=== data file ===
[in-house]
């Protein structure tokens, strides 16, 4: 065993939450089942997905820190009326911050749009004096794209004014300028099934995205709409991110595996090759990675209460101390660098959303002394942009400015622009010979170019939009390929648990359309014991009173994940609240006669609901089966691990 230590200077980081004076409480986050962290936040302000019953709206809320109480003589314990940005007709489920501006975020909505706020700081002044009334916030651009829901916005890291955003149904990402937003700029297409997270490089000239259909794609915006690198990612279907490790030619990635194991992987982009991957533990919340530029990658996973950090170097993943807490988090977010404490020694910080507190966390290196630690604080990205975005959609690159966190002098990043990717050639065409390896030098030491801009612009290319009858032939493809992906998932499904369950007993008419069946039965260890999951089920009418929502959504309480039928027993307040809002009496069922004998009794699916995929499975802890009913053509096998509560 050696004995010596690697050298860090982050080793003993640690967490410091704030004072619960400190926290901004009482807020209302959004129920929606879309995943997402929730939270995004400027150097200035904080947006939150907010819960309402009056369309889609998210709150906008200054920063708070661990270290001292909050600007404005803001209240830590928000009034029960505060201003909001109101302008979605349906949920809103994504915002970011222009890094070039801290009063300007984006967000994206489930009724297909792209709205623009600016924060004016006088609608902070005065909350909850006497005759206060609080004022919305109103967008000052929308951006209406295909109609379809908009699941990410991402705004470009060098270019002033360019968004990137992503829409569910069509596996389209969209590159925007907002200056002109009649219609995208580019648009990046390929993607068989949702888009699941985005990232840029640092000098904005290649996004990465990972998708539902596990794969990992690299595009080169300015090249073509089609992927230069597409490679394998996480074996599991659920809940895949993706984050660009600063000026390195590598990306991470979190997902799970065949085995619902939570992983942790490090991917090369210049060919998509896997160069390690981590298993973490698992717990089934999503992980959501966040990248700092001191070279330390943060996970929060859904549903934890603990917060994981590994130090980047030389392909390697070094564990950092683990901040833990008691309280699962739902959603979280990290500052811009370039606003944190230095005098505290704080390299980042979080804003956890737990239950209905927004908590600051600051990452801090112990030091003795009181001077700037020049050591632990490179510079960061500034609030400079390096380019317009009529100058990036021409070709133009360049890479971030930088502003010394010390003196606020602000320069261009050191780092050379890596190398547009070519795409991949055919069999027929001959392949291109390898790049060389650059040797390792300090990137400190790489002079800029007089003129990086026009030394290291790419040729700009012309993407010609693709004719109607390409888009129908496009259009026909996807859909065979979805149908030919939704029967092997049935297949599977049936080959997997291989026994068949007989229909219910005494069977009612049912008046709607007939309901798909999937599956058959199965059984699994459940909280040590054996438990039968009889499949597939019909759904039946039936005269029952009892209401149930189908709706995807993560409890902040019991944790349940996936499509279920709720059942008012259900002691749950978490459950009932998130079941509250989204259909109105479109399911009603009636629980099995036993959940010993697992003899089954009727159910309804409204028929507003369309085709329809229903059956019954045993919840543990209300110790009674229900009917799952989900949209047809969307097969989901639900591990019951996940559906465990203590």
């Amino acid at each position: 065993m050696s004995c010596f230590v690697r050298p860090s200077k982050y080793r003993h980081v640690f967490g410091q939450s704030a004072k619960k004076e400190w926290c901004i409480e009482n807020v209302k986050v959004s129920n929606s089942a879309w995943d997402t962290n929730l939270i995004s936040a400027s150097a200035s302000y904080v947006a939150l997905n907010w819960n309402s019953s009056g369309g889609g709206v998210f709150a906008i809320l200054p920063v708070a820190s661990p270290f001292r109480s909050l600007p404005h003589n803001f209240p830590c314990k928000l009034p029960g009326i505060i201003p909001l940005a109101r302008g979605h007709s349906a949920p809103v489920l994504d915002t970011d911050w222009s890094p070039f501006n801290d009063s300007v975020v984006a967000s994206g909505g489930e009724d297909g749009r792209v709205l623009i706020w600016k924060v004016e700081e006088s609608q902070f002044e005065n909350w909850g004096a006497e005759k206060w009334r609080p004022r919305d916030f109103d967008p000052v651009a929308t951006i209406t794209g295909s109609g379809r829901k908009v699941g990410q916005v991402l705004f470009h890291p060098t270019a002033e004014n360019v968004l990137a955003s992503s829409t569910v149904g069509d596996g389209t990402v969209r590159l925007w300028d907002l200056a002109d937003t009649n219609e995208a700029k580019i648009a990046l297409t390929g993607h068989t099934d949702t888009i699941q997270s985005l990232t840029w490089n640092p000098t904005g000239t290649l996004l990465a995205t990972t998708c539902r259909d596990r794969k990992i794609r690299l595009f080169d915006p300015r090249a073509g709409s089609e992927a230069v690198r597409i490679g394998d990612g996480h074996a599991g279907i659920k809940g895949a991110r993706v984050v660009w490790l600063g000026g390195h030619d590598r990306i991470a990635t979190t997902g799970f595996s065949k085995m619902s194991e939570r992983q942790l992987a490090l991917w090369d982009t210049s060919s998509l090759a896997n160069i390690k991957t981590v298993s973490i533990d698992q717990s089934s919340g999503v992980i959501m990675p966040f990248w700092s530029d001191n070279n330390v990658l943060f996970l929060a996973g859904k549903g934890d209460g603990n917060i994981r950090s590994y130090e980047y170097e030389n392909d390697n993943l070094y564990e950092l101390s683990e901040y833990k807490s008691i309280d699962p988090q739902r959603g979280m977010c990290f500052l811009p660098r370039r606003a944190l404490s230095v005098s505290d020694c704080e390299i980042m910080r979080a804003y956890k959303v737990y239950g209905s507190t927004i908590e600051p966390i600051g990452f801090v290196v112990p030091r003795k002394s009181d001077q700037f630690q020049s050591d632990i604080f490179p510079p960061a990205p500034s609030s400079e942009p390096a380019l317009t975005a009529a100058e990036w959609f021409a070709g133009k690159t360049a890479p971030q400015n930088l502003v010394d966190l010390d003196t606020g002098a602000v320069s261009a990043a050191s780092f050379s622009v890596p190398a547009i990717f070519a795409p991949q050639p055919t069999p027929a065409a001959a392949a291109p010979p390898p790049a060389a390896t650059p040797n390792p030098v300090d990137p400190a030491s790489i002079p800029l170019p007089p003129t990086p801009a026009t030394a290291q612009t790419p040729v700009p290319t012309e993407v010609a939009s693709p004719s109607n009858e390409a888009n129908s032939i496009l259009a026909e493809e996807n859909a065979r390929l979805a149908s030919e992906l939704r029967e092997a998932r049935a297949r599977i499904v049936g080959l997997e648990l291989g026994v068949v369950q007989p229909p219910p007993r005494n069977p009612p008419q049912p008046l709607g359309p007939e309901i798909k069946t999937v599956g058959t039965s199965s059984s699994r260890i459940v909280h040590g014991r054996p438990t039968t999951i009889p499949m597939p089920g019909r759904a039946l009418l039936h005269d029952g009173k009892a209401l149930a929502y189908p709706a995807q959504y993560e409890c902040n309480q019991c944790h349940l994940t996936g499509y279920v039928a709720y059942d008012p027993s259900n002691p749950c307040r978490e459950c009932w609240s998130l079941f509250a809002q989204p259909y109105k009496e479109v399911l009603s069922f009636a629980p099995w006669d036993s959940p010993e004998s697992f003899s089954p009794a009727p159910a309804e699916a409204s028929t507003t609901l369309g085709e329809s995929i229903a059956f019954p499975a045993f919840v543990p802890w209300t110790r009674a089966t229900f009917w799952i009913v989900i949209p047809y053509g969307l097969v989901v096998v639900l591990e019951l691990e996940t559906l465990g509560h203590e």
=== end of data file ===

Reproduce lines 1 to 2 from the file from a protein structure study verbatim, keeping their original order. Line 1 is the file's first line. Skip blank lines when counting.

[in-house]
């Protein structure tokens, strides 16, 4: 065993939450089942997905820190009326911050749009004096794209004014300028099934995205709409991110595996090759990675209460101390660098959303002394942009400015622009010979170019939009390929648990359309014991009173994940609240006669609901089966691990 230590200077980081004076409480986050962290936040302000019953709206809320109480003589314990940005007709489920501006975020909505706020700081002044009334916030651009829901916005890291955003149904990402937003700029297409997270490089000239259909794609915006690198990612279907490790030619990635194991992987982009991957533990919340530029990658996973950090170097993943807490988090977010404490020694910080507190966390290196630690604080990205975005959609690159966190002098990043990717050639065409390896030098030491801009612009290319009858032939493809992906998932499904369950007993008419069946039965260890999951089920009418929502959504309480039928027993307040809002009496069922004998009794699916995929499975802890009913053509096998509560 050696004995010596690697050298860090982050080793003993640690967490410091704030004072619960400190926290901004009482807020209302959004129920929606879309995943997402929730939270995004400027150097200035904080947006939150907010819960309402009056369309889609998210709150906008200054920063708070661990270290001292909050600007404005803001209240830590928000009034029960505060201003909001109101302008979605349906949920809103994504915002970011222009890094070039801290009063300007984006967000994206489930009724297909792209709205623009600016924060004016006088609608902070005065909350909850006497005759206060609080004022919305109103967008000052929308951006209406295909109609379809908009699941990410991402705004470009060098270019002033360019968004990137992503829409569910069509596996389209969209590159925007907002200056002109009649219609995208580019648009990046390929993607068989949702888009699941985005990232840029640092000098904005290649996004990465990972998708539902596990794969990992690299595009080169300015090249073509089609992927230069597409490679394998996480074996599991659920809940895949993706984050660009600063000026390195590598990306991470979190997902799970065949085995619902939570992983942790490090991917090369210049060919998509896997160069390690981590298993973490698992717990089934999503992980959501966040990248700092001191070279330390943060996970929060859904549903934890603990917060994981590994130090980047030389392909390697070094564990950092683990901040833990008691309280699962739902959603979280990290500052811009370039606003944190230095005098505290704080390299980042979080804003956890737990239950209905927004908590600051600051990452801090112990030091003795009181001077700037020049050591632990490179510079960061500034609030400079390096380019317009009529100058990036021409070709133009360049890479971030930088502003010394010390003196606020602000320069261009050191780092050379890596190398547009070519795409991949055919069999027929001959392949291109390898790049060389650059040797390792300090990137400190790489002079800029007089003129990086026009030394290291790419040729700009012309993407010609693709004719109607390409888009129908496009259009026909996807859909065979979805149908030919939704029967092997049935297949599977049936080959997997291989026994068949007989229909219910005494069977009612049912008046709607007939309901798909999937599956058959199965059984699994459940909280040590054996438990039968009889499949597939019909759904039946039936005269029952009892209401149930189908709706995807993560409890902040019991944790349940996936499509279920709720059942008012259900002691749950978490459950009932998130079941509250989204259909109105479109399911009603009636629980099995036993959940010993697992003899089954009727159910309804409204028929507003369309085709329809229903059956019954045993919840543990209300110790009674229900009917799952989900949209047809969307097969989901639900591990019951996940559906465990203590």